You already know – eat better, and less, and exercise more and you’ll lose weight and look better. What you may not know is that walking might help you think better.
In “Be smart, exercise your heart: exercise effects on brain and cognition” published last month in “Nature Reviews Neuroscience,” Drs. Charles Hillman, Kirk Erickson and Arthur Kramer, state that “aerobic exercise can improve a number of aspects of cognition and performance.”
For those of us who are beginning to misremember things (i.e., calling your child by the wrong name or giving up altogether and referring to her as simply “Hey, you”) this is great news – another reason to circle the block on foot.
In a study referenced in the article, sedentary adults ages 60 – 80 years were divided into an aerobically active group and a control group. Only those in the first group “showed significant improvement in dual task performance over the 10 week period,” the authors concluded.
They also reviewed other studies (compiling previously published data into a meta-analysis that increased the power of their findings) of exercise training in older adults and found exercisers’ executive cognitive ability (scheduling, planning, working memory, multi-tasking and dealing with ambiguity) improved the most. Also improved, but to a lesser extent, were controlled, spatial and speed of cognitive ability. This may explain why most CEO’s appear to be more fit than average Americans – the additional aerobic exercise also improves their waistlines.
But it’s not just older adults who are helped by exercise. The article cites recent studies for school-age children showing that "achievement in standardized tests of mathematics and reading was positively related to physical fitness scores” measuring aerobic fitness.
It added that other types of physical measures such as “muscle strength and flexibility fitness were unrelated to academic achievement.”
According to “A Nation at Risk: Obesity in the United States,” published by the American Stroke Association, and American Heart Association, with the Robert Wood Johnson Foundation, 16 percent of our nation’s children are overweight.The sourcebook notes that “only 25 percent of high school students participate in at least a half hour of moderate physical activity on five or more days of the week.” While children ages 8 – 18 spend almost 4 hours a day watching TV, more than an hour using the computer, more than 45 minutes playing videogames and almost 45 minutes reading. Shocking – what I cannot figure out is – assuming these children go to school and do their homework – when do they sleep?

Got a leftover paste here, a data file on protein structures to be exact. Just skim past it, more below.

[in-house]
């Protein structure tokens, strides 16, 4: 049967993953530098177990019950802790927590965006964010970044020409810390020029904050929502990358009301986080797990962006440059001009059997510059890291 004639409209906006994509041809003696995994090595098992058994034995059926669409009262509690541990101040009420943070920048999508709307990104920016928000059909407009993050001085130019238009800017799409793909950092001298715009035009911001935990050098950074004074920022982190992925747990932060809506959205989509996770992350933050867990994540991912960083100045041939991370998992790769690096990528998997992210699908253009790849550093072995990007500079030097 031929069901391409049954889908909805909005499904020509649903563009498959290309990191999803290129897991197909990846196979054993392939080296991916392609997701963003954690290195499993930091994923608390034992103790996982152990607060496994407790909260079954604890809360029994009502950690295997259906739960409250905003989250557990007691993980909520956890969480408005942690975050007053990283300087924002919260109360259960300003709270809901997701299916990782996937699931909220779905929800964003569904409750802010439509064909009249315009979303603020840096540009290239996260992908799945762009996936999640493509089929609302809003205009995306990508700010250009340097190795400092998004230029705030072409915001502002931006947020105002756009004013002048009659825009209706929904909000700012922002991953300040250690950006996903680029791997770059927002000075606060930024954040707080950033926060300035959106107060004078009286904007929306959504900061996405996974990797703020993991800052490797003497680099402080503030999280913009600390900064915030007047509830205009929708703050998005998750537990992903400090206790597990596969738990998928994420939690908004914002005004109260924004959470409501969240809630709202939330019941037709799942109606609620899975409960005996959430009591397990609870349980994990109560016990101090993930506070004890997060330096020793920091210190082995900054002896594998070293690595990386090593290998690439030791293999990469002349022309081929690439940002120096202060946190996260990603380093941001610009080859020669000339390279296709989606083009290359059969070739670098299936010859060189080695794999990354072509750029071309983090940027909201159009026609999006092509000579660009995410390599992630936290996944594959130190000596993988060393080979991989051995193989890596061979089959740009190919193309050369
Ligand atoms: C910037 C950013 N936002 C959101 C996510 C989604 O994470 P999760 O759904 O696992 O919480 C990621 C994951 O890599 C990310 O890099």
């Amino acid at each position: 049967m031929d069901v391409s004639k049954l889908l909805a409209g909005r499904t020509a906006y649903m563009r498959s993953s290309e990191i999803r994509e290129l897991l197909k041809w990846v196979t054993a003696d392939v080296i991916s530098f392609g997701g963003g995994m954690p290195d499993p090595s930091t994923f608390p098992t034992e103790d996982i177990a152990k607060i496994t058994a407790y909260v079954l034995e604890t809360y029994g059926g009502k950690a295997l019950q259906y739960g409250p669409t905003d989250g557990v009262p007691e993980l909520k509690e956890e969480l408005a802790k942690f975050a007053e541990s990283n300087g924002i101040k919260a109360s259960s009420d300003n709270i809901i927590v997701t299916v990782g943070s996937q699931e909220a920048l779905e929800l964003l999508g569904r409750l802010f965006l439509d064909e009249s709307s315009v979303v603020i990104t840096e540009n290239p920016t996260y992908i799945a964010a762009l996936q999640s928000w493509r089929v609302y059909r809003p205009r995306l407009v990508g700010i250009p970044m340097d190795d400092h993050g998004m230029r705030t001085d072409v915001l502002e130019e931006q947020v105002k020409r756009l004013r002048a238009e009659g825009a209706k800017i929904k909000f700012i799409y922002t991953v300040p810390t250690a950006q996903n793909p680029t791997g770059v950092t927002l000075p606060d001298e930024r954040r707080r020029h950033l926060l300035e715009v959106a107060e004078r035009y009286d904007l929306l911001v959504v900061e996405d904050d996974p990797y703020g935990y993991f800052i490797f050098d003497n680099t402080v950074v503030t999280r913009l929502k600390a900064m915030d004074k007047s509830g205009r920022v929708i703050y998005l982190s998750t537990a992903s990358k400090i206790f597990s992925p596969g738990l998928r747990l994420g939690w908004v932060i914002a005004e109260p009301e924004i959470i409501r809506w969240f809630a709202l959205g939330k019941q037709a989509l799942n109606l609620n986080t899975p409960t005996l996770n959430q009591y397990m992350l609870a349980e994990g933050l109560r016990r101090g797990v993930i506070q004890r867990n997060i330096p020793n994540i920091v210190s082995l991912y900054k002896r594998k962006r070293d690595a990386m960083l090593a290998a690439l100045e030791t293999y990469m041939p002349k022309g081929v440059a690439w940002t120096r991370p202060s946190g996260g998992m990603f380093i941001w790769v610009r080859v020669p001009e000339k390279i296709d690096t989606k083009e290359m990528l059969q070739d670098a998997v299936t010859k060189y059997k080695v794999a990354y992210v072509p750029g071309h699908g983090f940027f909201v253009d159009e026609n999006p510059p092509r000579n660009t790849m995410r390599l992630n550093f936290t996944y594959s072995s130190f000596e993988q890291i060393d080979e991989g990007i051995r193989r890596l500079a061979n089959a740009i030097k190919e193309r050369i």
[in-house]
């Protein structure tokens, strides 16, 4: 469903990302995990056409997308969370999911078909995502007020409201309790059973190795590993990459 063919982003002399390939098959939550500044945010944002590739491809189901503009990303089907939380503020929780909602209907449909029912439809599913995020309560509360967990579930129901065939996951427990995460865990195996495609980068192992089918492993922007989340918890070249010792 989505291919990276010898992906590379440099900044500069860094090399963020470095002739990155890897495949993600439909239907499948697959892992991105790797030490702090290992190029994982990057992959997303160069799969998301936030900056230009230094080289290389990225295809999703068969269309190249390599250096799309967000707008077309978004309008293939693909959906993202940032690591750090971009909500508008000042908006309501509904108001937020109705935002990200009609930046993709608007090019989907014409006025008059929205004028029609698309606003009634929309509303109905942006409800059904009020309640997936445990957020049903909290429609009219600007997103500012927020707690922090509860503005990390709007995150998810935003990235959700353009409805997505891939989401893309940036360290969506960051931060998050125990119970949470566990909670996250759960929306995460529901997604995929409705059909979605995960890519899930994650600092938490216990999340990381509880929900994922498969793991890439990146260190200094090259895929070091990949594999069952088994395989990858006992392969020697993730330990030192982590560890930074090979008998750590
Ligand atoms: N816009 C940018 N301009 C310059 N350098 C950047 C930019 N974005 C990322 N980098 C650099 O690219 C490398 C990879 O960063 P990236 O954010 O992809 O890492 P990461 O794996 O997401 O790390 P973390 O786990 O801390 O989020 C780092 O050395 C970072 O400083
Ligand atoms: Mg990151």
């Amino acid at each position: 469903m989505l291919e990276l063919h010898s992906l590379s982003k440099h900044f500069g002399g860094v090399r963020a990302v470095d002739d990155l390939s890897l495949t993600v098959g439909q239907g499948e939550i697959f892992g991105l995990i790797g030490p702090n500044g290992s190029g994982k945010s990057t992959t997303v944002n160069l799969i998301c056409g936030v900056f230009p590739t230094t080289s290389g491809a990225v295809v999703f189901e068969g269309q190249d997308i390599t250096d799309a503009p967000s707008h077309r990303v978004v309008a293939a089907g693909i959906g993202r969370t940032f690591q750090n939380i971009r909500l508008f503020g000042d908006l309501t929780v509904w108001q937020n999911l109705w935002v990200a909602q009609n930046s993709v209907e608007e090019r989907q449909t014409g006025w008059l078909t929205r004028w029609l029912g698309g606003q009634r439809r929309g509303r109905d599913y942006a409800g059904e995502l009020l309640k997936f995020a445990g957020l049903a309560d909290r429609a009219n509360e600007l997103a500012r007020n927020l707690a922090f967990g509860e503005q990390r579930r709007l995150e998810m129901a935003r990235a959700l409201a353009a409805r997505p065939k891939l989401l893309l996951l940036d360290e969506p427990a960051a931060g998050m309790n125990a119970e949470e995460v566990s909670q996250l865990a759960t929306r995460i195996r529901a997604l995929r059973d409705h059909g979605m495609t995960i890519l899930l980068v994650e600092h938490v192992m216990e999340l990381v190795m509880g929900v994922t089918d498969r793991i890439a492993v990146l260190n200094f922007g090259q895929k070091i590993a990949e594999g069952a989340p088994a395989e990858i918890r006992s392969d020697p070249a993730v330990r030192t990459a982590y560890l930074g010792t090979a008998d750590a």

Exercise was one of our concerns when determining where “Hey you” and her brother would attend elementary school. At the time, I was not aware of the correlation between exercise and brain function – I just knew my children would not be able to sit still for 7.5 hours without a break to run around, use their bodies and expend energy.
The school they attend has physical education classes twice a week, and recess every day. The good news is that this activity among the school children will not only help them sit still longer and be healthier physically, it might also contribute to higher test scores in math and reading.
While contemplating the mental health benefits of aerobic exercise, remember that there are physical health benefits as well. Since “65 percent of people age 20 and older are overweight or obese,” according to “A Nation at Risk,” our nation can certainly use a bit more activity.
Whenever I think about aerobics, Richard Simmons comes to mind – hopping around onscreen to disco music, exhorting viewers to “Sweat with the Oldies.” I believe he meant music - but whatever works. For those, like me, who have not heard about Richard in a while, he is alive and still kicking, selling DVD’s making appearances and is planning on celebrating his 60th birthday on a “Cruise to Lose.” His motto of the day for today is: “Step away from the fat! I repeat, step away from the fat, and no one will be hurt!” Silly, but if it this message provides inspiration or motivation for someone – then good for him.
The good news is that now I have another reason to exercise more aerobically – the bad news is that I cannot think of a good excuse to tell my running partner why I cannot run today, except that it’s February and cold.